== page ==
In 2013, Scarlette set up Great Malaysian Contemporary Art (GMCA), a booth at the Art Expo Malaysia. The reaction was very positive, she says, showing the strength of local artists from painting to installation and sculpture.
Scarlette is set on continuing to support Malaysian artists. “If we haven’t built a base here, people will not understand overseas,” she says. “Let the international people come to us. If they can fly to Art Basel and so on, why can’t they come here? The onus is on us. It’s up to many people. People like us, like you, like myCreative Ventures.”
Natasha Navin is another myCreative investee who started her business after a mid career shift. Natasha is the founder of Kooshboo, an eco-conscious brand of children’s clothing. The whimsical outfits in vibrant prints and colours are made with 100% cotton fabrics, and are produced in Malaysia.
Natasha trained in architecture and worked with a leading firm in Malaysia, but left her full time job after having kids. She moved to France for a year, where her husband was studying for an MBA. On her return to KL, she started freelancing.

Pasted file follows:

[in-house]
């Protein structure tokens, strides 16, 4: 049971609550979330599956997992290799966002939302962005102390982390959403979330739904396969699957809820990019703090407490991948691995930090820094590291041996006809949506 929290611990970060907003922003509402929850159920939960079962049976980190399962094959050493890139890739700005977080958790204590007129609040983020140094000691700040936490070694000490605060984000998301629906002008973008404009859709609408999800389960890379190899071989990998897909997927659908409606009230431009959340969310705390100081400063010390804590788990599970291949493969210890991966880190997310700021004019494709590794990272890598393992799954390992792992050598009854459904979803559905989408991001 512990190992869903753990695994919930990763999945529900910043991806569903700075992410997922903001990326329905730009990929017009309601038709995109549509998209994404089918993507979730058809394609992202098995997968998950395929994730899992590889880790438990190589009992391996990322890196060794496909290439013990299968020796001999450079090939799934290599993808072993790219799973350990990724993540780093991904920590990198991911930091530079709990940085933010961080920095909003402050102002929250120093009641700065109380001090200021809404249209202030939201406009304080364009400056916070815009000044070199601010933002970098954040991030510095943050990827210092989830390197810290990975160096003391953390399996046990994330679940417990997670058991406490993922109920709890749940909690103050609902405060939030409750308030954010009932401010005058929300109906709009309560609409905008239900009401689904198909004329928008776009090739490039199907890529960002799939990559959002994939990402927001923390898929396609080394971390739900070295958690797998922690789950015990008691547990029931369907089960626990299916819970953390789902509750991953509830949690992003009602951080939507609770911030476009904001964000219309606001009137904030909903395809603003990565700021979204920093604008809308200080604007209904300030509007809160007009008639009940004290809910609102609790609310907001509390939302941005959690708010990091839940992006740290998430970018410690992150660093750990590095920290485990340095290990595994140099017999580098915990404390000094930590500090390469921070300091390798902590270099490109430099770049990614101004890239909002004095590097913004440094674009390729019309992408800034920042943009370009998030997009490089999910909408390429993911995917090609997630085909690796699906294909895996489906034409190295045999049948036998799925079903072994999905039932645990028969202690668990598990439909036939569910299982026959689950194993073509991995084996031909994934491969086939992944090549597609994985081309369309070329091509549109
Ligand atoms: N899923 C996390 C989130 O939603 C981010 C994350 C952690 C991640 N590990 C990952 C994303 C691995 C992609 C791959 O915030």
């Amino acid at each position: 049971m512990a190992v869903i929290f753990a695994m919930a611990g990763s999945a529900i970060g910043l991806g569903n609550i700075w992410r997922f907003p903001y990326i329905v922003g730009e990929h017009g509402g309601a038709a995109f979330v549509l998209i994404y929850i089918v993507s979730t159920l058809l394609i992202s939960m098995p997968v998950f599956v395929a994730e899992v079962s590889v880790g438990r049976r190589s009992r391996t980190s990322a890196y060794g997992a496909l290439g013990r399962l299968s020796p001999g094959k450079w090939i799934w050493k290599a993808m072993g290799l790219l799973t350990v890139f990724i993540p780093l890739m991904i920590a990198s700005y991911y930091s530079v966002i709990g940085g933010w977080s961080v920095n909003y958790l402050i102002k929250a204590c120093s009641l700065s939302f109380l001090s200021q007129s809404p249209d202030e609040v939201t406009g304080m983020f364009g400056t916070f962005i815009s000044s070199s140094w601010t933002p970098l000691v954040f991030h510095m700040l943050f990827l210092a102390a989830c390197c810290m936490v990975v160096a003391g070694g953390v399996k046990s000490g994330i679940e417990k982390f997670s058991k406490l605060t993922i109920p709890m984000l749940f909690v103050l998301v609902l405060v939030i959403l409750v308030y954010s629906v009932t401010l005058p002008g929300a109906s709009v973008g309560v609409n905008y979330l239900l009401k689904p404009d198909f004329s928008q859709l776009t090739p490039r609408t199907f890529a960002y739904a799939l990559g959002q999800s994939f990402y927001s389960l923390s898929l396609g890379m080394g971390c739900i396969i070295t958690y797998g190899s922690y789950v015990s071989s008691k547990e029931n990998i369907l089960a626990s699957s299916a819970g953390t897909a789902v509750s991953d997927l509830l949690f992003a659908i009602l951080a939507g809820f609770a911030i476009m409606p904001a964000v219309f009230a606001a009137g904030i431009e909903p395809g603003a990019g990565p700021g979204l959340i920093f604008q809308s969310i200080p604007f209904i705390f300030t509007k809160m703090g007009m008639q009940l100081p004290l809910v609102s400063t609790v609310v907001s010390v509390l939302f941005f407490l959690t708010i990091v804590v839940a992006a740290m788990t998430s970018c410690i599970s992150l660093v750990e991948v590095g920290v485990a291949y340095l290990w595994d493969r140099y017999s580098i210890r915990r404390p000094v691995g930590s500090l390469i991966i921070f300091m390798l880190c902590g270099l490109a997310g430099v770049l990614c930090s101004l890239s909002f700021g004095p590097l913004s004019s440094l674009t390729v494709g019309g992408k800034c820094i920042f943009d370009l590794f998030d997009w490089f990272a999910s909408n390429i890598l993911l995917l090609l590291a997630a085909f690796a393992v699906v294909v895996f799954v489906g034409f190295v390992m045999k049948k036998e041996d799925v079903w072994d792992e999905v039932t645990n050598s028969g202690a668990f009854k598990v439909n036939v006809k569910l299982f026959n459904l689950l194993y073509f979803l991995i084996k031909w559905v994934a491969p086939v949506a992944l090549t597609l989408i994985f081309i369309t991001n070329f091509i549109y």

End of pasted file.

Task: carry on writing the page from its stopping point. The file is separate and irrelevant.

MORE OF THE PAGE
“At the back of my mind, I wanted to do something on my own and I loved fashion. I found a gap in the market for kids’ clothing. My sister and I said, we’ve been talking about it for years, let’s just do it!”
With some help from her architecture training and her sister Natalia’s legal background, as well as her husband’s business background, Natasha started to research their own business concept. In France, she had been struck by premium children’s brands such as Bonpoint.
“In Australia and Europe, there are so many smaller, homegrown brands, using good quality fabric such as 100% cotton. I wanted to do something like that, but with a more exotic appeal,” says Natasha.
The sisters remember growing up with beautiful clothing made by their grandmother, and this also inspired them. Natasha started by learning about sewing and textiles through an intensive four-month course at Cottage Patch. All in all, she spent two years doing research.